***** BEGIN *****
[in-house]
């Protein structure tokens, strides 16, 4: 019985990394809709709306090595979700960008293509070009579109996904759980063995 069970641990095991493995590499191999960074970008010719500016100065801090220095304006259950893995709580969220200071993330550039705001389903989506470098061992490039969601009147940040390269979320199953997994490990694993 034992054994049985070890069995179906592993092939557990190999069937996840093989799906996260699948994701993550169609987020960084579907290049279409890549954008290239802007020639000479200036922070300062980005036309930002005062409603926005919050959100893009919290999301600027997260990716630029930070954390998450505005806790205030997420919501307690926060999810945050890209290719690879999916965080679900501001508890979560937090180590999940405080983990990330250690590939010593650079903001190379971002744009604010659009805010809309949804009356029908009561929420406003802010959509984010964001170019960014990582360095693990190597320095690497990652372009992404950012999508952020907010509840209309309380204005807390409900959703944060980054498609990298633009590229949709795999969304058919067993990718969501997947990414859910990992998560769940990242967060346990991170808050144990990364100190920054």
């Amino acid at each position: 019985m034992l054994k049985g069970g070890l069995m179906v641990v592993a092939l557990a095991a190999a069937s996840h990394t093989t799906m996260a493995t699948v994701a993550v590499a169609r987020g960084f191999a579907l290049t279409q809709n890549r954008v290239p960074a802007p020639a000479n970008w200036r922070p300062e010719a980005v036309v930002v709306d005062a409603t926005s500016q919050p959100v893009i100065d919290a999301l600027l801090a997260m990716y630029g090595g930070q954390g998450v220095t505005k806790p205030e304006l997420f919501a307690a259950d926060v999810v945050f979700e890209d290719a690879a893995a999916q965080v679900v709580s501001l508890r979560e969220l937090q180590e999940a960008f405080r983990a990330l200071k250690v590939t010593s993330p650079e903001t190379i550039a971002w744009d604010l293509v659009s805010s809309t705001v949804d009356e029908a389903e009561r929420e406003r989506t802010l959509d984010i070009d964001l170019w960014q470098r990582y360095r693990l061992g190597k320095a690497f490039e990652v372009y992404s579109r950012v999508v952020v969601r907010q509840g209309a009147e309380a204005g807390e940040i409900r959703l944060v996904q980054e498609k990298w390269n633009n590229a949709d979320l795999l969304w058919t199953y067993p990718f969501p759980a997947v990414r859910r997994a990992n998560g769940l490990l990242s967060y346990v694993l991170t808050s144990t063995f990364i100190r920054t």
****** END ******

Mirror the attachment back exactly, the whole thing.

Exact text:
[in-house]
């Protein structure tokens, strides 16, 4: 019985990394809709709306090595979700960008293509070009579109996904759980063995 069970641990095991493995590499191999960074970008010719500016100065801090220095304006259950893995709580969220200071993330550039705001389903989506470098061992490039969601009147940040390269979320199953997994490990694993 034992054994049985070890069995179906592993092939557990190999069937996840093989799906996260699948994701993550169609987020960084579907290049279409890549954008290239802007020639000479200036922070300062980005036309930002005062409603926005919050959100893009919290999301600027997260990716630029930070954390998450505005806790205030997420919501307690926060999810945050890209290719690879999916965080679900501001508890979560937090180590999940405080983990990330250690590939010593650079903001190379971002744009604010659009805010809309949804009356029908009561929420406003802010959509984010964001170019960014990582360095693990190597320095690497990652372009992404950012999508952020907010509840209309309380204005807390409900959703944060980054498609990298633009590229949709795999969304058919067993990718969501997947990414859910990992998560769940990242967060346990991170808050144990990364100190920054």
């Amino acid at each position: 019985m034992l054994k049985g069970g070890l069995m179906v641990v592993a092939l557990a095991a190999a069937s996840h990394t093989t799906m996260a493995t699948v994701a993550v590499a169609r987020g960084f191999a579907l290049t279409q809709n890549r954008v290239p960074a802007p020639a000479n970008w200036r922070p300062e010719a980005v036309v930002v709306d005062a409603t926005s500016q919050p959100v893009i100065d919290a999301l600027l801090a997260m990716y630029g090595g930070q954390g998450v220095t505005k806790p205030e304006l997420f919501a307690a259950d926060v999810v945050f979700e890209d290719a690879a893995a999916q965080v679900v709580s501001l508890r979560e969220l937090q180590e999940a960008f405080r983990a990330l200071k250690v590939t010593s993330p650079e903001t190379i550039a971002w744009d604010l293509v659009s805010s809309t705001v949804d009356e029908a389903e009561r929420e406003r989506t802010l959509d984010i070009d964001l170019w960014q470098r990582y360095r693990l061992g190597k320095a690497f490039e990652v372009y992404s579109r950012v999508v952020v969601r907010q509840g209309a009147e309380a204005g807390e940040i409900r959703l944060v996904q980054e498609k990298w390269n633009n590229a949709d979320l795999l969304w058919t199953y067993p990718f969501p759980a997947v990414r859910r997994a990992n998560g769940l490990l990242s967060y346990v694993l991170t808050s144990t063995f990364i100190r920054t």